RP: What type of work did you do to flesh out the character?
JAE: I work from a character place. So I start with character behaviors evident in the script (and instinctual for me), and then work a character history as far back in their life as I have time to go. Then I work the scenes from an internal monologue place. Secret: once I understand how the character thinks, I do not have to memorize lines. Once I get into their headspace, I know the lines.
With Betsy I became fascinated with law breakers who truly feel they have done nothing wrong. They believe everyone else misunderstands the situation. I spent a lot of time on Youtube and watching documentaries.
RP: While playing Betsy, what has been the biggest challenge you’ve faced (if there is one) as an actress or hardest scene you’ve had to film?
JAE: Betsy puts one face to the outside world while her mind is working in an entirely different way. I wanted her to be one of those people you see in an interview or on youtube who seem pleasant on the outside but make you wonder who they have buried in their back yard. That was a challenging space to go in and out of between episodes. I think the hardest scene was the confrontation in the house when she realizes the money is gone. That scene went from odd pleasantness to badly controlled rage to defeat in every single take.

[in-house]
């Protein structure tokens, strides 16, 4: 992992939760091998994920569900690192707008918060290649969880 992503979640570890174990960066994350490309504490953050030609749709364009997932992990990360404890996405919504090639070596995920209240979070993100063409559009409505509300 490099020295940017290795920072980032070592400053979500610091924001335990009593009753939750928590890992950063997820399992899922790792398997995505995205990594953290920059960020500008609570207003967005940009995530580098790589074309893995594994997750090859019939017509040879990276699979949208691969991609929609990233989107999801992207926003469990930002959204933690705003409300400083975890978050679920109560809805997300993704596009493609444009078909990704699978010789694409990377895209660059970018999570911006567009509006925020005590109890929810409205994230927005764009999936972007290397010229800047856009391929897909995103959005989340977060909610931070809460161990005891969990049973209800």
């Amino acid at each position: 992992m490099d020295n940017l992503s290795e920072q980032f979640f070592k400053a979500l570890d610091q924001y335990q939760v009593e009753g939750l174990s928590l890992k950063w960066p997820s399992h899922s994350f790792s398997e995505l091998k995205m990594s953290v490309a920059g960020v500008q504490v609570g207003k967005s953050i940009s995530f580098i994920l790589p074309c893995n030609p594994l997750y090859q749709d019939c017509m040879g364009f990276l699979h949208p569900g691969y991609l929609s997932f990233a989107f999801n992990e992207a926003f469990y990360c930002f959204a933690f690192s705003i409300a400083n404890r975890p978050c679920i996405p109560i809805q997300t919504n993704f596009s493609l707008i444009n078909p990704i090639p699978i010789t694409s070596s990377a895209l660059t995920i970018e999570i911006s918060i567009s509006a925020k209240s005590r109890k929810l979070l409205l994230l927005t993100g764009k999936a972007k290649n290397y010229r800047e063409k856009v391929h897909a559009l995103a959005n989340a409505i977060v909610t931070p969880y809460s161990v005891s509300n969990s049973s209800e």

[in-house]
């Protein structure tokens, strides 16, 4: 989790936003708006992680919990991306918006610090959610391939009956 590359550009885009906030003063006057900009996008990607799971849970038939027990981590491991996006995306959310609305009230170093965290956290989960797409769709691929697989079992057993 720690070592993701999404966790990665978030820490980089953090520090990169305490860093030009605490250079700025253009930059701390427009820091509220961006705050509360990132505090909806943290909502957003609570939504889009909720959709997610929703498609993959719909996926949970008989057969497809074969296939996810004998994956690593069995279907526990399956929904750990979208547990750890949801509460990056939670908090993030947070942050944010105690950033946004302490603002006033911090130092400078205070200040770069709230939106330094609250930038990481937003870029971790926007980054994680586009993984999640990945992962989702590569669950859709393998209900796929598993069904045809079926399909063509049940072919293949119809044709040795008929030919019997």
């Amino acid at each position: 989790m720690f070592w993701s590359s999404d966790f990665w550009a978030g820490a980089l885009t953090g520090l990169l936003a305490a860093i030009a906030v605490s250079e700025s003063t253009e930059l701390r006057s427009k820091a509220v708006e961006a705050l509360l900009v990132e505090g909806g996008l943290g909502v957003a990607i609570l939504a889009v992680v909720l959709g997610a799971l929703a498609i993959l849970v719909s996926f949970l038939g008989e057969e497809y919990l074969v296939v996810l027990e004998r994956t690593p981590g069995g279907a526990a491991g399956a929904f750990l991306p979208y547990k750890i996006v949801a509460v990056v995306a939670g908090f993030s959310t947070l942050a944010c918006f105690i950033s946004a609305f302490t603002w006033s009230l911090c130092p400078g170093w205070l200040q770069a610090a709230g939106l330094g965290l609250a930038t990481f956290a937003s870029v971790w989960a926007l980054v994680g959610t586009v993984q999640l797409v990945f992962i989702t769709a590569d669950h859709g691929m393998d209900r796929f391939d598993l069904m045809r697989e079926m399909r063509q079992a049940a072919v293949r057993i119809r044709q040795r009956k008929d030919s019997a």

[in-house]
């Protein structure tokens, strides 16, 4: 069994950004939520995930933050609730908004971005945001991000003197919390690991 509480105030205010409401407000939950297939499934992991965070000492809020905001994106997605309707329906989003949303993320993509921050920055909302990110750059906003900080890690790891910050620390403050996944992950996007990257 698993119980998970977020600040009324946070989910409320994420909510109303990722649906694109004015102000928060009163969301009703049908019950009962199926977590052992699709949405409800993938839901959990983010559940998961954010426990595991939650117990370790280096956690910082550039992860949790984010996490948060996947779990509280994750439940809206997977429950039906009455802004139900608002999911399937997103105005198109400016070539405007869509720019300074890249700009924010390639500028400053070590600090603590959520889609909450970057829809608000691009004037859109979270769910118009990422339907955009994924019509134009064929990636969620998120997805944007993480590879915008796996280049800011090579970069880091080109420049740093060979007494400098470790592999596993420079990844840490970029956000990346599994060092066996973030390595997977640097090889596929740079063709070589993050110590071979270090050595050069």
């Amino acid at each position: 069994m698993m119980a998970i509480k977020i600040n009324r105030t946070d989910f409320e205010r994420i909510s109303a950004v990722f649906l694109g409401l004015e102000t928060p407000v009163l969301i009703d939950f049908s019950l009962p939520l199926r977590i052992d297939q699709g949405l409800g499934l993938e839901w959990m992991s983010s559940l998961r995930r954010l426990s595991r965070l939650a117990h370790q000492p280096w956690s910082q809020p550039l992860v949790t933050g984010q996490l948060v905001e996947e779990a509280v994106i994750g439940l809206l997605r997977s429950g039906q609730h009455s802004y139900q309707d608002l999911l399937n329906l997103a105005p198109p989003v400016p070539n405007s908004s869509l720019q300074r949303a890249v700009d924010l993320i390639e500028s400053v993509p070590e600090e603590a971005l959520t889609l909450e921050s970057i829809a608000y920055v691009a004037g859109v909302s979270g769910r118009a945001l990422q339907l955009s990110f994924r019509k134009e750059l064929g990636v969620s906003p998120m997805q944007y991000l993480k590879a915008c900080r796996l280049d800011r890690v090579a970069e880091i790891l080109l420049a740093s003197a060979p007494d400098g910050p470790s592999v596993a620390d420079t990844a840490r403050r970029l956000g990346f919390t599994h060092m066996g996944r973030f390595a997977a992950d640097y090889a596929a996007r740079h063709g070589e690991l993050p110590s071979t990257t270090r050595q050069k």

RP: What can we expect from Betsy in the future?
JAE: There are no spoilers in the Vince Gilligan/Peter Gould universe.
RP: To end on an inspiring note for our readers, we’d love to know the most valuable piece of advice you have for aspiring actors/ actresses?
JAE: Spend your time and energy working on your craft. The business is going to do whatever it is going to do with you on any given day. The only thing you can control is your craft, your journey as an artist. Invest in your craft, and the right directors and writers will find you sooner or later.
Better Call Saul returns to AMC in 2016.